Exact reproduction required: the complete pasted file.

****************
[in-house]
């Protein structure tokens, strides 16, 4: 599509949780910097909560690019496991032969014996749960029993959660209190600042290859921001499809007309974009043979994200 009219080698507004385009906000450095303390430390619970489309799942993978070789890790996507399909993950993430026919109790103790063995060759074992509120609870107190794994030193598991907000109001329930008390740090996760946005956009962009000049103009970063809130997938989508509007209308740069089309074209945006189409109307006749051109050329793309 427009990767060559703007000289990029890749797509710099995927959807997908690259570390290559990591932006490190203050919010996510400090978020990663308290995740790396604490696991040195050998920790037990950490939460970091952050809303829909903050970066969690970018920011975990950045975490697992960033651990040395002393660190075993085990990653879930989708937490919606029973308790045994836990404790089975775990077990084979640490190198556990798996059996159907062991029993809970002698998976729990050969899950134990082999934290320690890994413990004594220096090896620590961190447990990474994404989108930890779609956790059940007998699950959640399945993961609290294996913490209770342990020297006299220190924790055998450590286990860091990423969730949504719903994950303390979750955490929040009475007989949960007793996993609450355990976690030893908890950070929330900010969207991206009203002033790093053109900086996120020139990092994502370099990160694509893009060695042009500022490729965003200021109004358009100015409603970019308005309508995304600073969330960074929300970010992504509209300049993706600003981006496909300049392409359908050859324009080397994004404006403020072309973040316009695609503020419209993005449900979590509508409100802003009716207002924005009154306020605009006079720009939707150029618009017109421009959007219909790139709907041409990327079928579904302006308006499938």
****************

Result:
[in-house]
């Protein structure tokens, strides 16, 4: 599509949780910097909560690019496991032969014996749960029993959660209190600042290859921001499809007309974009043979994200 009219080698507004385009906000450095303390430390619970489309799942993978070789890790996507399909993950993430026919109790103790063995060759074992509120609870107190794994030193598991907000109001329930008390740090996760946005956009962009000049103009970063809130997938989508509007209308740069089309074209945006189409109307006749051109050329793309 427009990767060559703007000289990029890749797509710099995927959807997908690259570390290559990591932006490190203050919010996510400090978020990663308290995740790396604490696991040195050998920790037990950490939460970091952050809303829909903050970066969690970018920011975990950045975490697992960033651990040395002393660190075993085990990653879930989708937490919606029973308790045994836990404790089975775990077990084979640490190198556990798996059996159907062991029993809970002698998976729990050969899950134990082999934290320690890994413990004594220096090896620590961190447990990474994404989108930890779609956790059940007998699950959640399945993961609290294996913490209770342990020297006299220190924790055998450590286990860091990423969730949504719903994950303390979750955490929040009475007989949960007793996993609450355990976690030893908890950070929330900010969207991206009203002033790093053109900086996120020139990092994502370099990160694509893009060695042009500022490729965003200021109004358009100015409603970019308005309508995304600073969330960074929300970010992504509209300049993706600003981006496909300049392409359908050859324009080397994004404006403020072309973040316009695609503020419209993005449900979590509508409100802003009716207002924005009154306020605009006079720009939707150029618009017109421009959007219909790139709907041409990327079928579904302006308006499938």